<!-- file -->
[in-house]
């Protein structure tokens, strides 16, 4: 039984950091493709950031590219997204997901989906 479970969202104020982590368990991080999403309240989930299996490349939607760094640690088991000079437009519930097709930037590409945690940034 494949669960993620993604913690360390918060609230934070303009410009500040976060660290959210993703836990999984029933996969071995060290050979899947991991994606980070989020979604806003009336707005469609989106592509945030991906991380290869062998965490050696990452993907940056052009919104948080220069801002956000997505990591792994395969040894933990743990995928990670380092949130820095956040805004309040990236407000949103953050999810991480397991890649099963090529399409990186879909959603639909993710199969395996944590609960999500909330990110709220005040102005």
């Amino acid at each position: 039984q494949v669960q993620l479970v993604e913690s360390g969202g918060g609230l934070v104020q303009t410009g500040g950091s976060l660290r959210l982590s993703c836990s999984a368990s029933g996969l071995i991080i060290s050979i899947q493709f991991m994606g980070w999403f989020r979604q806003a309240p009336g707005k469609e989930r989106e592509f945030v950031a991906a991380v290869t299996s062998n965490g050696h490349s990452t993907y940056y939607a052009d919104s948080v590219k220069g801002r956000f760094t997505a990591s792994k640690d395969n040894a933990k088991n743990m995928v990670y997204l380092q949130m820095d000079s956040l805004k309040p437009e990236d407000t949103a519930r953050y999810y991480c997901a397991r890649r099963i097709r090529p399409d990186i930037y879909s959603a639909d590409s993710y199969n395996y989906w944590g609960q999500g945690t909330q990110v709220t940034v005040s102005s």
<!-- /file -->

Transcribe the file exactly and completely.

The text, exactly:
[in-house]
């Protein structure tokens, strides 16, 4: 039984950091493709950031590219997204997901989906 479970969202104020982590368990991080999403309240989930299996490349939607760094640690088991000079437009519930097709930037590409945690940034 494949669960993620993604913690360390918060609230934070303009410009500040976060660290959210993703836990999984029933996969071995060290050979899947991991994606980070989020979604806003009336707005469609989106592509945030991906991380290869062998965490050696990452993907940056052009919104948080220069801002956000997505990591792994395969040894933990743990995928990670380092949130820095956040805004309040990236407000949103953050999810991480397991890649099963090529399409990186879909959603639909993710199969395996944590609960999500909330990110709220005040102005």
């Amino acid at each position: 039984q494949v669960q993620l479970v993604e913690s360390g969202g918060g609230l934070v104020q303009t410009g500040g950091s976060l660290r959210l982590s993703c836990s999984a368990s029933g996969l071995i991080i060290s050979i899947q493709f991991m994606g980070w999403f989020r979604q806003a309240p009336g707005k469609e989930r989106e592509f945030v950031a991906a991380v290869t299996s062998n965490g050696h490349s990452t993907y940056y939607a052009d919104s948080v590219k220069g801002r956000f760094t997505a990591s792994k640690d395969n040894a933990k088991n743990m995928v990670y997204l380092q949130m820095d000079s956040l805004k309040p437009e990236d407000t949103a519930r953050y999810y991480c997901a397991r890649r099963i097709r090529p399409d990186i930037y879909s959603a639909d590409s993710y199969n395996y989906w944590g609960q999500g945690t909330q990110v709220t940034v005040s102005s």